Anthony Salcido is a bit different—eccentric, even—a Latino who is both a leader in finance and an avid surfer. He’s never been fazed by standing out. The ninth of ten children of a carpenter father and a mother who worked in a factory, he was pegged by his father as the one who would break the mold.
“My dad kept saying, ‘Son, I didn’t work my tail off in construction so that none of my kids would go to college. You’re my last hope,’” Salcido recalls.
Sweating on construction sites and plucking out splinters during high school summer breaks was enough real-world experience for Salcido to heed his father’s plea. After becoming the first in his family to graduate from college, he worked in public accounting for seven years, first with KPMG and then with Price Waterhouse. A few years into his tenure with Price Waterhouse, he got a call from a recruiter asking if he’d be interested in moving to New York to work for PepsiCo’s international restaurant division, which included Pizza Hut, KFC, and Taco Bell. It wasn’t a simple decision.
“I grew up in Southern California, and I’m a surfer,” he says. “At first I thought, ‘You’ve gotta be crazy.’ But the more I looked into it, the more it seemed like the right move. That was the turning point in my career that opened my eyes to corporate America.”
After two years at the PepsiCo headquarters in New York (he found some waves to ride in the Hamptons), Salcido and his family made another move to Wichita, Kansas, to work with the Pizza Hut International division. On its face, the transfer was a Middle America, small-city move—“There were practically no Hispanics in Wichita,” Salcido notes. Nevertheless it opened up the world for Salcido. Every year, he would travel at least once to Europe, Asia, and Latin America. It was a dizzying and enthralling experience for Salcido, who had been on a grand total of one plane ride before graduating from college.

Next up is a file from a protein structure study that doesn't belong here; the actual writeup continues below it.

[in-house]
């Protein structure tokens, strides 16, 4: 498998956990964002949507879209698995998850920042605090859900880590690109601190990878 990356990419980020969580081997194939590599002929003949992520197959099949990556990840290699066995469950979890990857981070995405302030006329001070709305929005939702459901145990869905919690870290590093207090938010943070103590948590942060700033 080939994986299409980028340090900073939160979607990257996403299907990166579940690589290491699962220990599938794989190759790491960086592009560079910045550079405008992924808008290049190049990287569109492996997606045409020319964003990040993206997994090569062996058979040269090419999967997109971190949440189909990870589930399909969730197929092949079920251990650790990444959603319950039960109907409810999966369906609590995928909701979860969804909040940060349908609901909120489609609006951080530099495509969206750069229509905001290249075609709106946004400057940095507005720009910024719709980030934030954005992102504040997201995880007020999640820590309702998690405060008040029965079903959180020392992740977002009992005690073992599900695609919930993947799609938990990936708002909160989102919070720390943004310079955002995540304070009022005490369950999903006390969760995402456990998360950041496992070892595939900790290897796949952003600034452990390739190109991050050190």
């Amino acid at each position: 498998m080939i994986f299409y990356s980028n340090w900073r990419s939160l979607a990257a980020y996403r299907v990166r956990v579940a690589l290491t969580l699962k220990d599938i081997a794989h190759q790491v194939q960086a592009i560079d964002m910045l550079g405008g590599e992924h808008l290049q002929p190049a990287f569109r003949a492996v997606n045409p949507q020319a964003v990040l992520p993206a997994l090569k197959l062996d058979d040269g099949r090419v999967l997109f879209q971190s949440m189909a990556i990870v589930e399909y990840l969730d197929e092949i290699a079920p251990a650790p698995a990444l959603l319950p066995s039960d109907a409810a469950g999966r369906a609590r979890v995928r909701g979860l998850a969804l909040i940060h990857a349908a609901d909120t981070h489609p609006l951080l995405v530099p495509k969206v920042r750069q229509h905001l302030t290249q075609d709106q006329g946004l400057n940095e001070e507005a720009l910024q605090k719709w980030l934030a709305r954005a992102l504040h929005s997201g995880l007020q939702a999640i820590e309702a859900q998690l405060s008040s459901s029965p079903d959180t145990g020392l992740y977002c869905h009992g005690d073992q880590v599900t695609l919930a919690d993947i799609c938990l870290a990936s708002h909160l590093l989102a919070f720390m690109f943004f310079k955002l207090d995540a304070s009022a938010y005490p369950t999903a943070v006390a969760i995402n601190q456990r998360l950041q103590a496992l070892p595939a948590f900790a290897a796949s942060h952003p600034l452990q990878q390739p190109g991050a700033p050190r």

“I had no anticipation it would be like that with all the travel,” he says. “I saw all these execs traveling in Europe and living abroad. It seemed normal for them, but for me, it was not normal at all.”
He traveled not just across the continents, but also on a steadily upward trajectory in his career. In 2005, he joined Toyota, where he is currently the vice president and corporate controller. Salcido oversees more than one hundred employees. He is responsible for all the accounting of vehicles and parts sales, and the monthly, quarterly, and annual closes and financial reporting.
There is more than usual on his plate right now because the company is bringing sales and manufacturing together at a single headquarters. Salcido is tasked with moving the people, processes, and systems in accounting from two different states to Plano, Texas. Many employees made the decision not to make the move, which meant there was also a hiring frenzy as Salcido and the company made sure the departing employees knew they were valued for their contributions.
“That’s the giant project I’m working on right now,” he says. “I need to make sure nothing falls through the cracks, because I’m in charge of internal controls.”
“For the longest time, I had my head down, and I was climbing the ladder and raising my family and moving around the country, just working my tail off. I’d noticed the lack of Hispanics, but there wasn’t a lot I could do about it other than hire some folks. Now I feel I’m in more of a position where I can do something.”
Yet, even as he immerses himself in the business of bringing the company’s two branches together, Salcido has been increasing his involvement in trying to bring more Latinos into an industry where there have traditionally been few.
“For the longest time, I had my head down, and I was climbing the ladder and raising my family and moving around the country, just working my tail off,” he says. “I’d noticed the lack of Hispanics, but there wasn’t a lot I could do about it other than hire some folks. Now I feel I’m in more of a position where I can do something.”
It’s not just talk. Since 2008, Salcido has been a board member of the Hispanic Scholarship Fund, which “strives to make college education a top priority for every Latino family across the nation,” according to its website.
Recently, Salcido attended a HSF conference in Silicon Valley where they hosted one hundred of the nation’s top Hispanic students, all of them sponsored by Toyota. Having built a career as a Hispanic without much external help, it’s gratifying for Salcido to see the bright promise of young Hispanics today.
“It was a beautiful sight,” he says of the conference. “These kids were coming from all these top-tier schools—MIT, Stanford, Columbia. It was amazing to see the enthusiasm. That just wasn’t there when I was going through school; Hispanics didn’t have that kind of presence. Part of the change is the sheer volume of the Latino population now. What I also hope is happening is that there will be more and more young Latinos looking for a better life and getting that through education.”